While a historian stands firmly planted in the present and looks back into the past, a historical novelist has a more immediate task: to set readers in the midst of bygone events and lead them forward, allowing them to live and feel the wonderment, fear, hope, triumph, and pain as if they were there.
Learning historical stories is easy, creating stories based in history is not.
In Once Upon a Time It Was Now, best-selling author James Alexander Thom (Follow the River, From Sea to Shining Sea, Sign-Talker) gives you the tools you need to research and create stories born from the past that will move and inspire modern readers. His comprehensive approach includes lessons on how to:
Find and use historical archives and conduct physical field research
Re-construct the world of your novel, including people and voices, physical environments, and cultural context
Achieve verisimilitude in speech, action, setting, and description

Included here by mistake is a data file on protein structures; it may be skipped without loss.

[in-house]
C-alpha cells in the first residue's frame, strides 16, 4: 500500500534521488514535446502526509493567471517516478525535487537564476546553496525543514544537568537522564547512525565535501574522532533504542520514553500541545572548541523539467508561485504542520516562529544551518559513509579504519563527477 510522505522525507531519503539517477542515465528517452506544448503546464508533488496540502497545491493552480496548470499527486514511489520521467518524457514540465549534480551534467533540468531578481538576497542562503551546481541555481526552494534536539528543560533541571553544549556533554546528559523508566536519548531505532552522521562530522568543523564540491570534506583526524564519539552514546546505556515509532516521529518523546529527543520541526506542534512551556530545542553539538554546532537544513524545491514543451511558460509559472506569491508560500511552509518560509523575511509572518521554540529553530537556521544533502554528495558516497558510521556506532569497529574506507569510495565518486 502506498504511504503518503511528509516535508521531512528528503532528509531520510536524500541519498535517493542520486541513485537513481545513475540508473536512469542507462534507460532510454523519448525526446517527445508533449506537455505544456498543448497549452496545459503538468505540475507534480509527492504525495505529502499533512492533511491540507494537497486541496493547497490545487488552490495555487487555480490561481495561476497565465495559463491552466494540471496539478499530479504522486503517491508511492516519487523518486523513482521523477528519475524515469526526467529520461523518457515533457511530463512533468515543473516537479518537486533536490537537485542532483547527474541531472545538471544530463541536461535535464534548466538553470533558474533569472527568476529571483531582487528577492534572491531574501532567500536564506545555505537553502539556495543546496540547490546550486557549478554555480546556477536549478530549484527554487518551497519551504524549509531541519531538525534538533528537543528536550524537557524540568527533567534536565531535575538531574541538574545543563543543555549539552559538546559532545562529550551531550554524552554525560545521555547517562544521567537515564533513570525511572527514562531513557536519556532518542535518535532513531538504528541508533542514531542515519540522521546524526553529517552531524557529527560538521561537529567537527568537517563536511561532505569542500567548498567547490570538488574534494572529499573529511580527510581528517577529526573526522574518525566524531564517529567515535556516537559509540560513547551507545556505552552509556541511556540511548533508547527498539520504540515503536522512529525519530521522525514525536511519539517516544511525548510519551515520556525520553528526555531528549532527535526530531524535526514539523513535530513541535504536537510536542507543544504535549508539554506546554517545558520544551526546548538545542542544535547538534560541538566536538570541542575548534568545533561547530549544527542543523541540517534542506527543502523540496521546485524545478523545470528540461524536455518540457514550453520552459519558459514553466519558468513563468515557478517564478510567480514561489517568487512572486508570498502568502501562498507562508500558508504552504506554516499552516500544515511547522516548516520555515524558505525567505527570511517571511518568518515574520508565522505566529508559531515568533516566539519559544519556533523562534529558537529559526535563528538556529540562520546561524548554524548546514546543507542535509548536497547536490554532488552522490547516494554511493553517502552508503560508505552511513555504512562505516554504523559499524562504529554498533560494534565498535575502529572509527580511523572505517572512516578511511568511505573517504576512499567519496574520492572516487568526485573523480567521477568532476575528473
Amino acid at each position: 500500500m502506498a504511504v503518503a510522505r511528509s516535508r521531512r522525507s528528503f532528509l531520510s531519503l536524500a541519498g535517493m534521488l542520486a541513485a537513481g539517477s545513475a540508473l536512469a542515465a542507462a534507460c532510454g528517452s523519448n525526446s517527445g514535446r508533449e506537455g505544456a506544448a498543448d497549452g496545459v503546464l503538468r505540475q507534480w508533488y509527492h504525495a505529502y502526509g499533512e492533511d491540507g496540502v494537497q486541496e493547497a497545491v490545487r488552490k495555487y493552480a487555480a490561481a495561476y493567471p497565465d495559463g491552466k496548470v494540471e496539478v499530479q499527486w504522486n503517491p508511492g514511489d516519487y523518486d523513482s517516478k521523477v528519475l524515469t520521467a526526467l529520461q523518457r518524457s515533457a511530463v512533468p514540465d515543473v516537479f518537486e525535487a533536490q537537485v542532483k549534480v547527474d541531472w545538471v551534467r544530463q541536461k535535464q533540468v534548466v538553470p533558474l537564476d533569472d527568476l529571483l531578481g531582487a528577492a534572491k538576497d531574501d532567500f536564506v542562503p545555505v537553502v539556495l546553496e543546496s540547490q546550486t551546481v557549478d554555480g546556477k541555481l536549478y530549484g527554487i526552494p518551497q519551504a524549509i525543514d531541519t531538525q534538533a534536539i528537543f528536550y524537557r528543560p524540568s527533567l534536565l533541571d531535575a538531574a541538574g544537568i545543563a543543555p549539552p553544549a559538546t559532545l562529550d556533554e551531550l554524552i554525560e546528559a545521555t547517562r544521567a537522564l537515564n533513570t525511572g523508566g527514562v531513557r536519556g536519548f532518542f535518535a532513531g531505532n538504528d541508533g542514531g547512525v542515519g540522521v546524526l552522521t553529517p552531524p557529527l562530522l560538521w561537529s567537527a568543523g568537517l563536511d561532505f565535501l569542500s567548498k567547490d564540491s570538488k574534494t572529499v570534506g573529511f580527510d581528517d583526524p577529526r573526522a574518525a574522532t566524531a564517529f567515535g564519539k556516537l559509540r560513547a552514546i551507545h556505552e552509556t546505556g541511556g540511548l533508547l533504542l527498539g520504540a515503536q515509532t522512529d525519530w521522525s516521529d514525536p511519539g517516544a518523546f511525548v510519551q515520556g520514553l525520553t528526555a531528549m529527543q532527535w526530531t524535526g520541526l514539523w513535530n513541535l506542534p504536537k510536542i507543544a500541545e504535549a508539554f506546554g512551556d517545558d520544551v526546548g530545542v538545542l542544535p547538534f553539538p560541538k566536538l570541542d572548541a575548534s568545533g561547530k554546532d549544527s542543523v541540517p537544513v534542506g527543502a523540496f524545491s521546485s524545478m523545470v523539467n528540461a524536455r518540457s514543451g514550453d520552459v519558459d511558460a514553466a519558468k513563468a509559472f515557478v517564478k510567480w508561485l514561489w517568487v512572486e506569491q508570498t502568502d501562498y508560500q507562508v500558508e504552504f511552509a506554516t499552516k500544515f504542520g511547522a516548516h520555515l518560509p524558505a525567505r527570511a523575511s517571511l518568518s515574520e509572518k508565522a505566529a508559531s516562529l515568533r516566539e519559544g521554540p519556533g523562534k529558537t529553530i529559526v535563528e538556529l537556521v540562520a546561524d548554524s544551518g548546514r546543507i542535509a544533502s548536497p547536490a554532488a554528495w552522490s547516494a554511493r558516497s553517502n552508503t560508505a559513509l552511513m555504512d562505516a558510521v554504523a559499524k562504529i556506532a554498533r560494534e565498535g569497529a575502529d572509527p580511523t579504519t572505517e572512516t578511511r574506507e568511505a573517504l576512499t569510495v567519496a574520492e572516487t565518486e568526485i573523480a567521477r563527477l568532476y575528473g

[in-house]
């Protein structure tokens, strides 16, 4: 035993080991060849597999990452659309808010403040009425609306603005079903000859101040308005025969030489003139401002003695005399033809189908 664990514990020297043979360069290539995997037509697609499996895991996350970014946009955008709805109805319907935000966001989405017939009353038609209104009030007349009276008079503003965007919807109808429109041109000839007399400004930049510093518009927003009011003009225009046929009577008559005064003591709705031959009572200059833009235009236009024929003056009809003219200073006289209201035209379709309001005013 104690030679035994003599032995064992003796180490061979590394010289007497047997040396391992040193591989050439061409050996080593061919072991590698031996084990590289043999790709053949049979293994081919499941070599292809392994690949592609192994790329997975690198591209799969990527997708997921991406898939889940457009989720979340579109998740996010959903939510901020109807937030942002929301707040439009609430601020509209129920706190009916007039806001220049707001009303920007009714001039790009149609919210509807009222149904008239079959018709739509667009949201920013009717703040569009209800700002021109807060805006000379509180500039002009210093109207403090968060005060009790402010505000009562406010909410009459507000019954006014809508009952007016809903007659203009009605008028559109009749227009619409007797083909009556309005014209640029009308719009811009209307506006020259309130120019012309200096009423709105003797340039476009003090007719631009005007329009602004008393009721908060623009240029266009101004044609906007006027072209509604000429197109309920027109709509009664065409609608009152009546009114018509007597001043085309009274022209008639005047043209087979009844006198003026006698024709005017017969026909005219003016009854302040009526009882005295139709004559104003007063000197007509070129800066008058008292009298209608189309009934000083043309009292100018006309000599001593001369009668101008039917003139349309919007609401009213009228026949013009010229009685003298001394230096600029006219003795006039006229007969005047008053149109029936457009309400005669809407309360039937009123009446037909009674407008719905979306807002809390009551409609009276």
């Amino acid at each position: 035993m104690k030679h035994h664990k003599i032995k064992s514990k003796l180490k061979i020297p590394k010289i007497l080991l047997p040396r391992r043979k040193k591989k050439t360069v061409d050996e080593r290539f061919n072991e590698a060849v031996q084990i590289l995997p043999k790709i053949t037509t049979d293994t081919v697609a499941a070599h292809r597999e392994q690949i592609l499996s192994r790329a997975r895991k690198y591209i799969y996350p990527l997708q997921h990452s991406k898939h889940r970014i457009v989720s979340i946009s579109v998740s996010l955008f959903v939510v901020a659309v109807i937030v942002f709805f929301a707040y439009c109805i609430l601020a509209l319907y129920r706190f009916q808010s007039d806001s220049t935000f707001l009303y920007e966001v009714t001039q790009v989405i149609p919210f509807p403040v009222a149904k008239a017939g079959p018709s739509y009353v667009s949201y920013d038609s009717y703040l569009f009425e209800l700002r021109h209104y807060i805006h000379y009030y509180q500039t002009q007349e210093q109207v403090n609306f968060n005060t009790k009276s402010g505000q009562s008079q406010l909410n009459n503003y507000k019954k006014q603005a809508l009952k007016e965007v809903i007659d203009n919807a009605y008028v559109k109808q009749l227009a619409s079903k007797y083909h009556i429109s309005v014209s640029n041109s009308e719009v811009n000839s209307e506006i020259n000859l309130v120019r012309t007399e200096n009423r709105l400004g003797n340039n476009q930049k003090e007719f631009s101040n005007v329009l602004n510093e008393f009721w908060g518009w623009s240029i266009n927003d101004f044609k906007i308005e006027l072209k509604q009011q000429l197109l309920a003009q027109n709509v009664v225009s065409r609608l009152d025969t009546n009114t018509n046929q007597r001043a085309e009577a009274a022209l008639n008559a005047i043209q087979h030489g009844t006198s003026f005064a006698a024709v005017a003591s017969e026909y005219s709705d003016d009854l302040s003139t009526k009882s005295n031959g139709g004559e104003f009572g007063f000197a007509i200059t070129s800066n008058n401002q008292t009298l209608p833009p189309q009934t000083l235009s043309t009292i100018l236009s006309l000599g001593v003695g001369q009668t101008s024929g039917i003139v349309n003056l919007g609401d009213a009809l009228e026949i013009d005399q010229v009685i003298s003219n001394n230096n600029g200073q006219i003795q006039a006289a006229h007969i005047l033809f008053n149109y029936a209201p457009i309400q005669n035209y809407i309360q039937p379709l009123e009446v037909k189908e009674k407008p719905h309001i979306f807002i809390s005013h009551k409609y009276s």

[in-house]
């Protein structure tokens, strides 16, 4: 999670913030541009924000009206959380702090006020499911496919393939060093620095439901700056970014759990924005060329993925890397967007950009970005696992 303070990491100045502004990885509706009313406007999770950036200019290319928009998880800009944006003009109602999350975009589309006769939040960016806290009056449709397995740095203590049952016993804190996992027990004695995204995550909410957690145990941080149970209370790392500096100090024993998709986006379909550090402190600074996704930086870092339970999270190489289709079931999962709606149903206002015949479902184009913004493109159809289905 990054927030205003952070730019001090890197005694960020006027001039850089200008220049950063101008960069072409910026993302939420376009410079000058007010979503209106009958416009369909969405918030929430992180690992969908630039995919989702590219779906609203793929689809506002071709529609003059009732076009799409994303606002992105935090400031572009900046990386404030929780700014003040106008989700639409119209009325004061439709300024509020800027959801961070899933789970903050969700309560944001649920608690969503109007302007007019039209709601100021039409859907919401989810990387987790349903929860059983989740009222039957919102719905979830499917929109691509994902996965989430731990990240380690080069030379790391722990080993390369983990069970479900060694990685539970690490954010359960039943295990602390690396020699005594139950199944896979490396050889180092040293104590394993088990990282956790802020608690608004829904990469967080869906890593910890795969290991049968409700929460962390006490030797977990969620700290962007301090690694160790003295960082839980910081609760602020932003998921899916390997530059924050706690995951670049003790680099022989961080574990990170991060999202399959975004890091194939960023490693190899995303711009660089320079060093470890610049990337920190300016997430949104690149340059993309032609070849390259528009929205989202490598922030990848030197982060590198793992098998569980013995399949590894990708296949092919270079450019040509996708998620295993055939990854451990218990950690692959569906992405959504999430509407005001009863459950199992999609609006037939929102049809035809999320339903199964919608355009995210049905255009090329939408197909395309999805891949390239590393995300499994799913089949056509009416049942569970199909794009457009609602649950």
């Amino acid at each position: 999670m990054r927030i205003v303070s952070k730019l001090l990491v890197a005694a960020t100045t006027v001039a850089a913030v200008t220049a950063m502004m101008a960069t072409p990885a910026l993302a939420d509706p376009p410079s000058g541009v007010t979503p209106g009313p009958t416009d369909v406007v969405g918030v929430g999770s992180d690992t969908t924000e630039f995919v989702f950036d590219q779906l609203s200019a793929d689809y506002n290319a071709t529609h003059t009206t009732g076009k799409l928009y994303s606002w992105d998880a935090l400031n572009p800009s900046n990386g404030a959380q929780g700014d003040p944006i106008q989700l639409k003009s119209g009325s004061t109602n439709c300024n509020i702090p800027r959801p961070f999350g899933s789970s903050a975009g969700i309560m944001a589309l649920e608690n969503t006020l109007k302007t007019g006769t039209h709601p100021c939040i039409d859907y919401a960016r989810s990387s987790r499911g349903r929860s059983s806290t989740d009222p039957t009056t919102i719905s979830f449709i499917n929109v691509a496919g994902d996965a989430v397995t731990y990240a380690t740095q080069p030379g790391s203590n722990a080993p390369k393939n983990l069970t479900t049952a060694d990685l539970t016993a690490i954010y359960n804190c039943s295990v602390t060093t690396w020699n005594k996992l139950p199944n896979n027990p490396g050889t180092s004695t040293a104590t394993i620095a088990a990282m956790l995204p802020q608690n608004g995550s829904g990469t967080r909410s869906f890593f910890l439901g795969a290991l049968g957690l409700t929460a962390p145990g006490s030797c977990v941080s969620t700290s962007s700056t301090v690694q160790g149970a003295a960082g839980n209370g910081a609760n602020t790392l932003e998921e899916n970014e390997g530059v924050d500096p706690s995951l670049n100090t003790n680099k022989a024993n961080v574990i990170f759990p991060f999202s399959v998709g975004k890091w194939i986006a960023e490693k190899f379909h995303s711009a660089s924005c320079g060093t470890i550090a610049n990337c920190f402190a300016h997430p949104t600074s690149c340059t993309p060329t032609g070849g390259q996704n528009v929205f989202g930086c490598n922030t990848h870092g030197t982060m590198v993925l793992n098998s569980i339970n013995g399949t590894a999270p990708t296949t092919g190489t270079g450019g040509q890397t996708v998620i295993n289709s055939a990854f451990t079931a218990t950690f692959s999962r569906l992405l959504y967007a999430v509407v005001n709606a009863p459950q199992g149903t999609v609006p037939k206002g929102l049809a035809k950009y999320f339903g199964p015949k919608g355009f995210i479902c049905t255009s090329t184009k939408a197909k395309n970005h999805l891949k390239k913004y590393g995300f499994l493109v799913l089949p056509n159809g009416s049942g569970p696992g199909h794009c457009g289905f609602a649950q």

Seamlessly weave historical fact with your own compelling plot ideas
With wit and candor, Thom’s detailed instruction, illuminating personal experience, and invaluable insights culled from discussions with other trusted historical writers will guide you to craft a novel that is true to what was then, when then was now.
James Alexander Thom is an Indiana-born Marine veteran, and was a newspaperman, magazine freelance writer, and Indiana University Journalism School lecturer before he became a full-time historical novelist, known for his thorough research in archives and in the field. His American frontier and Indian war novels have won national awards and sold more than two million copies. Two were made into television films, by Hallmark and Ted Turner. Thom’s family history drew him to the Civil War era. His namesake was killed in the Battle of Fredericksburg, and his great grandfather survived the deathly Andersonville prisoner-of-war camp. Several years as Ohio River historical lecturer for the Delta Queen line provided technical knowledge and riverboat lore for this book. The author is also an artist and sculptor. James and his wife Dark Rain live in a 170-year-old log house near Bloomington, Indiana.